A six-year prison sentence reportedly given to a man in China’s traditionally Muslim Xinjiang region for growing a beard was “absurd,” an overseas advocacy group said.
The sentence comes as Beijing continues its crackdown on visible signs of Muslim religious observance among the country’s Uighur ethnic minority. Chinese authorities have warned of a violent separatist movement among Uighurs, but international rights activists have broadly criticized China’s treatment of the group. Hours after Chinese state media reported the man’s sentencing on Sunday, the incident was reported in the international media as another example of China’s repression of Uighur religious freedom. Accounts of the sentencing online on Chinese state media have since disappeared.
Dilxat Raxit, a spokesman for the World Uyghur Congress advocacy organization, told Agence France-Presse (AFP) on Monday that the Chinese media reports of the punishment were “typical of the political persecution” faced by Uighurs.
“This is a case that would not happen in any other country in the world,” Raxit said in a statement. “It is unacceptable and absurd. It exposes China’s hostile attitude and crisis of governance.”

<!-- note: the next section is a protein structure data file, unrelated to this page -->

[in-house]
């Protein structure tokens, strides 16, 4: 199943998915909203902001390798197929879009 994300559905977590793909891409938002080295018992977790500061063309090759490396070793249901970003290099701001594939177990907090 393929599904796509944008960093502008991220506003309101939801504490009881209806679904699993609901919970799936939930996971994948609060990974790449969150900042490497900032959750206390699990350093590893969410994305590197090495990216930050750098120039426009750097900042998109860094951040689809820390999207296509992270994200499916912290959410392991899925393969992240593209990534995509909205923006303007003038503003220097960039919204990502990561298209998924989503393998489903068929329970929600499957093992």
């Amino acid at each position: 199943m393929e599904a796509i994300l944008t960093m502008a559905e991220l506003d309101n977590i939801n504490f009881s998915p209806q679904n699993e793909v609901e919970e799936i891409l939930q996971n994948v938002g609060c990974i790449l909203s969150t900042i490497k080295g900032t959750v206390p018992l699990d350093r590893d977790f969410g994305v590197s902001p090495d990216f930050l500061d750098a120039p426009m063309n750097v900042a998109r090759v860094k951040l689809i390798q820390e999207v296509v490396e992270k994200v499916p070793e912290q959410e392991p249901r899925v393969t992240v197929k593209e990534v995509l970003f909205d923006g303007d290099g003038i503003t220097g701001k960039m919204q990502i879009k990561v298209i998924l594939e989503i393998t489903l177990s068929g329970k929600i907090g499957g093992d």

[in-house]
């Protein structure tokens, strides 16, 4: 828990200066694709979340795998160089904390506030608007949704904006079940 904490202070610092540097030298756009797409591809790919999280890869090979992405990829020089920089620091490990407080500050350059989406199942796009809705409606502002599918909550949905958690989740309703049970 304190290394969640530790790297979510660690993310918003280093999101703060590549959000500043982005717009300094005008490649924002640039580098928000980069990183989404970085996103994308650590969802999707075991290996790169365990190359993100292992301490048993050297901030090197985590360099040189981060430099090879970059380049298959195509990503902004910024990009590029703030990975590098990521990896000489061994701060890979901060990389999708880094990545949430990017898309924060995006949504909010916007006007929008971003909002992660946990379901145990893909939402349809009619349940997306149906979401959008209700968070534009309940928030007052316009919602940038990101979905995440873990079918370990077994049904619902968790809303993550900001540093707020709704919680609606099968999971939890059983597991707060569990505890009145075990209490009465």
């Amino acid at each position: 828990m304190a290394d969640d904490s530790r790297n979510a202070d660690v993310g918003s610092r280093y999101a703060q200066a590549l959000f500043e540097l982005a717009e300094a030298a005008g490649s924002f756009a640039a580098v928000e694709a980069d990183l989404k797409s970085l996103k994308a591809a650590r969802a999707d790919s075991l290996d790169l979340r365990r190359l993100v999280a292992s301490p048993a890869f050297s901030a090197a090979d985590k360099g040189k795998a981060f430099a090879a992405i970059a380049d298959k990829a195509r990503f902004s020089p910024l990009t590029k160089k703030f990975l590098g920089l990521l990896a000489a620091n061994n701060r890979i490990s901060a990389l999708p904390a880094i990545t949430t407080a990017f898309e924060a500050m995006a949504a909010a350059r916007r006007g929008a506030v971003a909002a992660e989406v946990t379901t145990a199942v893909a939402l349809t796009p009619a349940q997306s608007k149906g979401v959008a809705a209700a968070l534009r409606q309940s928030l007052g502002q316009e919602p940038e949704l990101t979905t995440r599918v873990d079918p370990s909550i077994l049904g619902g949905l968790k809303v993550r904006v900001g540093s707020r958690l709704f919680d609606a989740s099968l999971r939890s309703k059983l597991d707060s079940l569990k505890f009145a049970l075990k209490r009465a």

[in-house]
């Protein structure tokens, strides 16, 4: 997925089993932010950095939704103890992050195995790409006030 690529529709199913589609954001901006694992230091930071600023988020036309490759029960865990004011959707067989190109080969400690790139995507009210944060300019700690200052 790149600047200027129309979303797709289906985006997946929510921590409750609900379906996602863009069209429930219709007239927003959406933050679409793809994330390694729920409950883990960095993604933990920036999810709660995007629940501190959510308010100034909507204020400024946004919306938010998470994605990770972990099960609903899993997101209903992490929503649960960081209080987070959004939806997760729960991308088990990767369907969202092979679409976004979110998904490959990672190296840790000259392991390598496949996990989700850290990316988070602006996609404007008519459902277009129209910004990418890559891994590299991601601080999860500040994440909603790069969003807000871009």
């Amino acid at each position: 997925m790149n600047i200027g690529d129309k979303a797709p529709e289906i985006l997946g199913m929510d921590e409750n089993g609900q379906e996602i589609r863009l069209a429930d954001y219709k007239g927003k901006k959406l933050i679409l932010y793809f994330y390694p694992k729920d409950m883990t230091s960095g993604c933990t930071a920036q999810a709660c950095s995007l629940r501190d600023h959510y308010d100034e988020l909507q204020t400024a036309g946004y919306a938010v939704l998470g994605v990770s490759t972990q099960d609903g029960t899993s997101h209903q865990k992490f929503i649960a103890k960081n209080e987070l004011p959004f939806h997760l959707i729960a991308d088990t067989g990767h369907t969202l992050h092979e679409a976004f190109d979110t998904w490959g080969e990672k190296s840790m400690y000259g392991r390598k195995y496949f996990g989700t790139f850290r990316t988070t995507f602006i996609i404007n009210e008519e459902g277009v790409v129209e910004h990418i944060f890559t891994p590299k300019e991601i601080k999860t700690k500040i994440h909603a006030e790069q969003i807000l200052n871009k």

“If a Chinese person grows a beard, it is a personal fashion he is allowed to choose freely. If a Uighur grows a beard, he is a religious extremist,” he added.
On Sunday, the state-owned newspaper China Youth Daily reported that a court in the Xinjiang city of Kashgar sentenced a 38-year-old Uighur man to six years in jail for growing a beard, while his wife was given two years for veiling herself.
The man “had started growing his beard in 2010” and his wife “wore a veil hiding her face and a burqa,” the paper said. Both practices are discouraged by local authorities.
The couple were found guilty of “picking quarrels and provoking trouble,” a vague accusation regularly used in the Chinese judicial system against dissidents.
An employee of Kashgar’s propaganda department declined to confirm the report Monday, telling AFP, “I know nothing about this.”
Chinese state media later appeared to retract its own accounts of the sentencing, after the story was picked up by international English-language media Monday, in an apparent attempt to prevent further criticism of China’s human rights record. The China Youth Daily report and several other articles on the case had been deleted from mainland news sites hours after an article on The Washington Post publicized the incident.
The initial accounts spurred debate among users of China’s popular online social networks.
Some said the punishment was an appropriate way to guard against extremism. “Anyone dressed that way is a terrorist, not a Muslim!” wrote one user on Sina Weibo, a Chinese equivalent of Twitter.